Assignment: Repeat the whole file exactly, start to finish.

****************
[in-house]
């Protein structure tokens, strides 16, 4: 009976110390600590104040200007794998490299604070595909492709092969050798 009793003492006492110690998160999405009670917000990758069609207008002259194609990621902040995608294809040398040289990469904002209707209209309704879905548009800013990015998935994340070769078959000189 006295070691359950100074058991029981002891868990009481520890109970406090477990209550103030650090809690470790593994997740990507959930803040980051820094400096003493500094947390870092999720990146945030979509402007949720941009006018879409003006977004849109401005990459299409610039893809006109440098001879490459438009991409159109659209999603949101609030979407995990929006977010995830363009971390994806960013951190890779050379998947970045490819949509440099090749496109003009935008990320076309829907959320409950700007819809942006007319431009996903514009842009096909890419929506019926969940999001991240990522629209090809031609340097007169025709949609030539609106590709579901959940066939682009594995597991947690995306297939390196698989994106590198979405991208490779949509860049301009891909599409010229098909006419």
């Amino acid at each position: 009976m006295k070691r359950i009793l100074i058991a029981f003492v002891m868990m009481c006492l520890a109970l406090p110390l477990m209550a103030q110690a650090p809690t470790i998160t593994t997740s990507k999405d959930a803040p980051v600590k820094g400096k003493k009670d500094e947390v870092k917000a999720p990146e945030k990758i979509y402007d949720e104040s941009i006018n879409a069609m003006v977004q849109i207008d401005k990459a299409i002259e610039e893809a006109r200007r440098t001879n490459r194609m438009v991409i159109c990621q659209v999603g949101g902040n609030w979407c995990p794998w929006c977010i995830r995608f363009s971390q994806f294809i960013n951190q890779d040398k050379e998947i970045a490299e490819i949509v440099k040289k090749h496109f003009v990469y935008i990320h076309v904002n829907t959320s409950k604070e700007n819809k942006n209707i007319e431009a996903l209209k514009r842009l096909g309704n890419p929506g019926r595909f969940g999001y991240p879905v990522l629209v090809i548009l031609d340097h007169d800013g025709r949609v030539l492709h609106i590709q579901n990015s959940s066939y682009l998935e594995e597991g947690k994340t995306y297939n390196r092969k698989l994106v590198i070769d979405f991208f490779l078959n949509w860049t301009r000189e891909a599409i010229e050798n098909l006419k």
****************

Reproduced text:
[in-house]
């Protein structure tokens, strides 16, 4: 009976110390600590104040200007794998490299604070595909492709092969050798 009793003492006492110690998160999405009670917000990758069609207008002259194609990621902040995608294809040398040289990469904002209707209209309704879905548009800013990015998935994340070769078959000189 006295070691359950100074058991029981002891868990009481520890109970406090477990209550103030650090809690470790593994997740990507959930803040980051820094400096003493500094947390870092999720990146945030979509402007949720941009006018879409003006977004849109401005990459299409610039893809006109440098001879490459438009991409159109659209999603949101609030979407995990929006977010995830363009971390994806960013951190890779050379998947970045490819949509440099090749496109003009935008990320076309829907959320409950700007819809942006007319431009996903514009842009096909890419929506019926969940999001991240990522629209090809031609340097007169025709949609030539609106590709579901959940066939682009594995597991947690995306297939390196698989994106590198979405991208490779949509860049301009891909599409010229098909006419």
């Amino acid at each position: 009976m006295k070691r359950i009793l100074i058991a029981f003492v002891m868990m009481c006492l520890a109970l406090p110390l477990m209550a103030q110690a650090p809690t470790i998160t593994t997740s990507k999405d959930a803040p980051v600590k820094g400096k003493k009670d500094e947390v870092k917000a999720p990146e945030k990758i979509y402007d949720e104040s941009i006018n879409a069609m003006v977004q849109i207008d401005k990459a299409i002259e610039e893809a006109r200007r440098t001879n490459r194609m438009v991409i159109c990621q659209v999603g949101g902040n609030w979407c995990p794998w929006c977010i995830r995608f363009s971390q994806f294809i960013n951190q890779d040398k050379e998947i970045a490299e490819i949509v440099k040289k090749h496109f003009v990469y935008i990320h076309v904002n829907t959320s409950k604070e700007n819809k942006n209707i007319e431009a996903l209209k514009r842009l096909g309704n890419p929506g019926r595909f969940g999001y991240p879905v990522l629209v090809i548009l031609d340097h007169d800013g025709r949609v030539l492709h609106i590709q579901n990015s959940s066939y682009l998935e594995e597991g947690k994340t995306y297939n390196r092969k698989l994106v590198i070769d979405f991208f490779l078959n949509w860049t301009r000189e891909a599409i010229e050798n098909l006419k």